I now realise that when I started this journey just over fifteen months ago, I knew nothing.
I was just a guy with an idea who wanted to help, albeit that my idea of helping was to push my body to, and occasionally beyond its limits: it’s what I do. But I am not a counsellor, not a therapist and as Jane has told me on more than one occasion, not a good listener. I’m just me: I get stuck in and do what I can for as long as I can while the flame burns bright.
But the last two days have taught me that words are not enough.
I wrote as recently as last Friday, which seems an eternity away just now, even though it’s actually only four days ago “This has been, without doubt, the hardest week on the road since I started”. That was physical. To that you can now add mental. I am both physically and mentally drained by having had a huge November followed immediately by a bout of the lurgi itself followed, without rest, by two days on Cycling Santas.
Let me deal with the physical issues first.
986 miles in November preceded the illness that left me struggling for both speed and endurance in a week that still generated 221 miles. One day of rest (which included standing in the pouring rain for two hours at a kids’ football match) then preceded 50 miles of Edinburgh to Glasgow on Cycling Santas in a brutal cutting headwind and frequent sleet showers. Sunday was almost a bridge too far, but to quote wee Oscar “Never Give Up” so there was never any danger that I wasn’t going to complete that leg. But I was slow.
Let me paint the scene. 32 cyclists left the Edinburgh Sick Children’s Hospital on Sunday morning. The NCCA’s official support crew had just withdrawn their services because they didn’t believe they could rescue that number of cyclists if the weather turned as bad as had been forecast so we were left to decide for ourselves whether we wanted to ride through to Glasgow or put the bike on the train. Well as I’d just taken the train through from Glasgow, and hardly missed a day since I started fifteen months ago, that was never going to happen. I think everyone bar myself and Danny (Mouldy’s mate) were on superlight road bikes with wee skinny tyres. Danny was on a cyclo cross bike while I was on my trusty old tourer: maybe not the fastest but most definitely comfortable for supporting me over long distances. It’s my number one bike, the one I use for day to day LifeCycle commuting.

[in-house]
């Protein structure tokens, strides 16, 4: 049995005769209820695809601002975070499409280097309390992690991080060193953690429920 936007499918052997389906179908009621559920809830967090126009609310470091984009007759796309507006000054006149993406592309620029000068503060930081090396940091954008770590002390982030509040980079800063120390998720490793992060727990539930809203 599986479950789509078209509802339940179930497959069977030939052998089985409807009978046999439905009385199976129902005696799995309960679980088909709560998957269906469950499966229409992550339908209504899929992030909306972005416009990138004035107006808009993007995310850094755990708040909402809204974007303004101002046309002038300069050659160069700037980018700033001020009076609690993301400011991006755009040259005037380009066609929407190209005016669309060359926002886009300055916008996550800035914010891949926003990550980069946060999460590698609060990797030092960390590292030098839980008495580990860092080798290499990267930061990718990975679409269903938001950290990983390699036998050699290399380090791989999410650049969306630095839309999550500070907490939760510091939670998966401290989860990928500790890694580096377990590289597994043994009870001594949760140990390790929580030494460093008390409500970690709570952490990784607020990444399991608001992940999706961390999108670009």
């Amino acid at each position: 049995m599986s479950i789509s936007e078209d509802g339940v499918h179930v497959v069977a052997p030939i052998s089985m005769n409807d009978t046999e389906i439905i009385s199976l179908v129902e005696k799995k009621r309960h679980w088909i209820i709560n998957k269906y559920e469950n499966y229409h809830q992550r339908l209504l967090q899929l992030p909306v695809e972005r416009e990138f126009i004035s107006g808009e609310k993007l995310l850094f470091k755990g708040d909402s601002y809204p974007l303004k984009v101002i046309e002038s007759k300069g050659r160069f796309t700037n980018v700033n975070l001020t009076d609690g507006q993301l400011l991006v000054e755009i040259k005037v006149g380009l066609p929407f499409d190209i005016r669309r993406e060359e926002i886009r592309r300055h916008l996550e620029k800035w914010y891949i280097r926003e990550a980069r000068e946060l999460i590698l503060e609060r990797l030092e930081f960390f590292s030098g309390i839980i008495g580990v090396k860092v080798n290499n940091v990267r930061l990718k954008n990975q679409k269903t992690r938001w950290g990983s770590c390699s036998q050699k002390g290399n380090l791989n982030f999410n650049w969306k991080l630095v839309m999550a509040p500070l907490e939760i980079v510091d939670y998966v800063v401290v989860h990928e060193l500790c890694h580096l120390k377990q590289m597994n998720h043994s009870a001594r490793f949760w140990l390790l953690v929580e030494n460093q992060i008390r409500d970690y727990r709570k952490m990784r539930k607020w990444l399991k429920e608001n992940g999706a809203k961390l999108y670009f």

By the time we got out of Edinburgh, I was last and the lycra train was well away. But they waited five miles up the road and everyone got back together before we hit the long slow climb through Uphall and Broxburn to Bathgate. By the time we got to within three or four miles of the scheduled lunch stop at Armadale, I was being looked after by a bunch of Chris Riddle’s Fullarton Wheelers boys from Irvine, with Chris himself riding as rear gunner to make sure I stayed on the train.
Let me say at this point that I didn’t mind being at the back: the oldest, probably by a distance, the most overdressed because I wanted to stay warm, and on the heaviest bike, my objective was merely to finish. I asked myself many times during Sunday “does a child recover from neuroblastoma any quicker by rushing the treatment”? The answer of course is no.
We quickly discovered as we were sat in the café in Armadale that the speed merchants of Cycling Santas were at Morrisons in Airdrie, some 13 miles further up the road. That was how much time and distance I had cost those guys. I felt kind of guilty. Our train had passed Mouldy and Danny going by Bathgate but they joined us in the café and we all left Armadale together. That lasted for all of about three miles before Danny, Mouldy and myself were once again spat off the back, and riding into an icy headwind blowing at 25mph with sleet, once you’re gone, there’s no way back: the train’s away.